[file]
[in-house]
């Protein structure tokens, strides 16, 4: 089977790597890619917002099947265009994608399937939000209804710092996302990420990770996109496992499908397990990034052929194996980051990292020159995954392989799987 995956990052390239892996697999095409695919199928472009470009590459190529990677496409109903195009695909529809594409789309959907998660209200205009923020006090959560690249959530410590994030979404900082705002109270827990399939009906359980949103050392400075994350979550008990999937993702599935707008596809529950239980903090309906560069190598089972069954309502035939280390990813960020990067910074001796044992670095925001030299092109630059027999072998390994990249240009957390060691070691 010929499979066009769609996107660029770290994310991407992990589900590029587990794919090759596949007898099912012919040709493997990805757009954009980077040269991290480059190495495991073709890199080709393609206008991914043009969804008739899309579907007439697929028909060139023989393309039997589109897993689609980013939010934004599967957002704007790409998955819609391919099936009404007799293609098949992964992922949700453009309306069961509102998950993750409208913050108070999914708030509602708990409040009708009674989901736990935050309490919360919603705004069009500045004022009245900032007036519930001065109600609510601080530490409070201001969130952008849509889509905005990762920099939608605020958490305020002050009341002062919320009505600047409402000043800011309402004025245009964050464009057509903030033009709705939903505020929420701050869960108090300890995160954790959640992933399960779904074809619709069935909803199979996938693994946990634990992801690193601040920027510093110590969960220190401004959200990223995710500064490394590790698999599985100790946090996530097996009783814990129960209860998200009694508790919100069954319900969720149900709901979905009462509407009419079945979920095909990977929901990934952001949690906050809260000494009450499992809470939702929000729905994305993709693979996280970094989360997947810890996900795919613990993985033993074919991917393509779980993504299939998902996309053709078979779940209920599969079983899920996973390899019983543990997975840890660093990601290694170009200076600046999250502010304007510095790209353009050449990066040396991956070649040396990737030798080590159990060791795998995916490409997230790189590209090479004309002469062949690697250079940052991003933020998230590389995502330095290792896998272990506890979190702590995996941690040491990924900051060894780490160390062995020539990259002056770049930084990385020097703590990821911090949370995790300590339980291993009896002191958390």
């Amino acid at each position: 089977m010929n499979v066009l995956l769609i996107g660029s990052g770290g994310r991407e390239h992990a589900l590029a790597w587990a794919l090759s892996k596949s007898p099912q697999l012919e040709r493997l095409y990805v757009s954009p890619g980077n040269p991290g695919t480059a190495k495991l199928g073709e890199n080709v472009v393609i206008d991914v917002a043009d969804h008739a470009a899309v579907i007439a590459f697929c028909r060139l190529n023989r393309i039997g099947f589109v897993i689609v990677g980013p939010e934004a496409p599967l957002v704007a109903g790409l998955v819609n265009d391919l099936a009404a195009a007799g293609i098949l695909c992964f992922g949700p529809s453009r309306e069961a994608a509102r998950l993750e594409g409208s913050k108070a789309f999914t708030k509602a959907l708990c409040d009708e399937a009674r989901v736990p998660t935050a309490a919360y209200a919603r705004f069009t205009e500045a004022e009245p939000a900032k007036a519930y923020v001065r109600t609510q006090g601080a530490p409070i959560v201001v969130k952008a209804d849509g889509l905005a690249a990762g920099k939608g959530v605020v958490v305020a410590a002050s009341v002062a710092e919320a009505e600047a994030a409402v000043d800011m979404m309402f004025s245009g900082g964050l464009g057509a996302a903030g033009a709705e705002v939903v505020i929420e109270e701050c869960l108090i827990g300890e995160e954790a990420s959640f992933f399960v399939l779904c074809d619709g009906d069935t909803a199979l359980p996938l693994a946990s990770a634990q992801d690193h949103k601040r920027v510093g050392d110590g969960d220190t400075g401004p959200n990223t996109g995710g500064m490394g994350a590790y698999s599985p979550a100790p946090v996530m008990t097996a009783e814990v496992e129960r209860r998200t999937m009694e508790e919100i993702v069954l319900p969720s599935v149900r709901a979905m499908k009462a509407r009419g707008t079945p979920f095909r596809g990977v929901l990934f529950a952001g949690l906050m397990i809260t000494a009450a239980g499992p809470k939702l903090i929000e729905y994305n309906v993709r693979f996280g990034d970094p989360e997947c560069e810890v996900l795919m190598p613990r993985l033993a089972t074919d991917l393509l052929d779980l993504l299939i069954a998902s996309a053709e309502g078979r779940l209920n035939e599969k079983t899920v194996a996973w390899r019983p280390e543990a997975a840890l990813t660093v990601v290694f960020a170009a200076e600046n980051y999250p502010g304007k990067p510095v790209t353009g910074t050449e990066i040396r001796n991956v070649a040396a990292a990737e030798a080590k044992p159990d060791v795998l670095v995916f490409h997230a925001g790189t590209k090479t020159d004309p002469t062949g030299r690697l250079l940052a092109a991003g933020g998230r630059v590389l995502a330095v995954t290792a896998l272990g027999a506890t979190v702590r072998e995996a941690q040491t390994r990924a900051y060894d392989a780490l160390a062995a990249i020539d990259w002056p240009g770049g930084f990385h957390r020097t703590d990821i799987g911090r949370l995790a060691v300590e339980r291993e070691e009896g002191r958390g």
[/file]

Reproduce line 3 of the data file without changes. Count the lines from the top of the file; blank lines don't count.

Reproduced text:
């Amino acid at each position: 089977m010929n499979v066009l995956l769609i996107g660029s990052g770290g994310r991407e390239h992990a589900l590029a790597w587990a794919l090759s892996k596949s007898p099912q697999l012919e040709r493997l095409y990805v757009s954009p890619g980077n040269p991290g695919t480059a190495k495991l199928g073709e890199n080709v472009v393609i206008d991914v917002a043009d969804h008739a470009a899309v579907i007439a590459f697929c028909r060139l190529n023989r393309i039997g099947f589109v897993i689609v990677g980013p939010e934004a496409p599967l957002v704007a109903g790409l998955v819609n265009d391919l099936a009404a195009a007799g293609i098949l695909c992964f992922g949700p529809s453009r309306e069961a994608a509102r998950l993750e594409g409208s913050k108070a789309f999914t708030k509602a959907l708990c409040d009708e399937a009674r989901v736990p998660t935050a309490a919360y209200a919603r705004f069009t205009e500045a004022e009245p939000a900032k007036a519930y923020v001065r109600t609510q006090g601080a530490p409070i959560v201001v969130k952008a209804d849509g889509l905005a690249a990762g920099k939608g959530v605020v958490v305020a410590a002050s009341v002062a710092e919320a009505e600047a994030a409402v000043d800011m979404m309402f004025s245009g900082g964050l464009g057509a996302a903030g033009a709705e705002v939903v505020i929420e109270e701050c869960l108090i827990g300890e995160e954790a990420s959640f992933f399960v399939l779904c074809d619709g009906d069935t909803a199979l359980p996938l693994a946990s990770a634990q992801d690193h949103k601040r920027v510093g050392d110590g969960d220190t400075g401004p959200n990223t996109g995710g500064m490394g994350a590790y698999s599985p979550a100790p946090v996530m008990t097996a009783e814990v496992e129960r209860r998200t999937m009694e508790e919100i993702v069954l319900p969720s599935v149900r709901a979905m499908k009462a509407r009419g707008t079945p979920f095909r596809g990977v929901l990934f529950a952001g949690l906050m397990i809260t000494a009450a239980g499992p809470k939702l903090i929000e729905y994305n309906v993709r693979f996280g990034d970094p989360e997947c560069e810890v996900l795919m190598p613990r993985l033993a089972t074919d991917l393509l052929d779980l993504l299939i069954a998902s996309a053709e309502g078979r779940l209920n035939e599969k079983t899920v194996a996973w390899r019983p280390e543990a997975a840890l990813t660093v990601v290694f960020a170009a200076e600046n980051y999250p502010g304007k990067p510095v790209t353009g910074t050449e990066i040396r001796n991956v070649a040396a990292a990737e030798a080590k044992p159990d060791v795998l670095v995916f490409h997230a925001g790189t590209k090479t020159d004309p002469t062949g030299r690697l250079l940052a092109a991003g933020g998230r630059v590389l995502a330095v995954t290792a896998l272990g027999a506890t979190v702590r072998e995996a941690q040491t390994r990924a900051y060894d392989a780490l160390a062995a990249i020539d990259w002056p240009g770049g930084f990385h957390r020097t703590d990821i799987g911090r949370l995790a060691v300590e339980r291993e070691e009896g002191r958390g």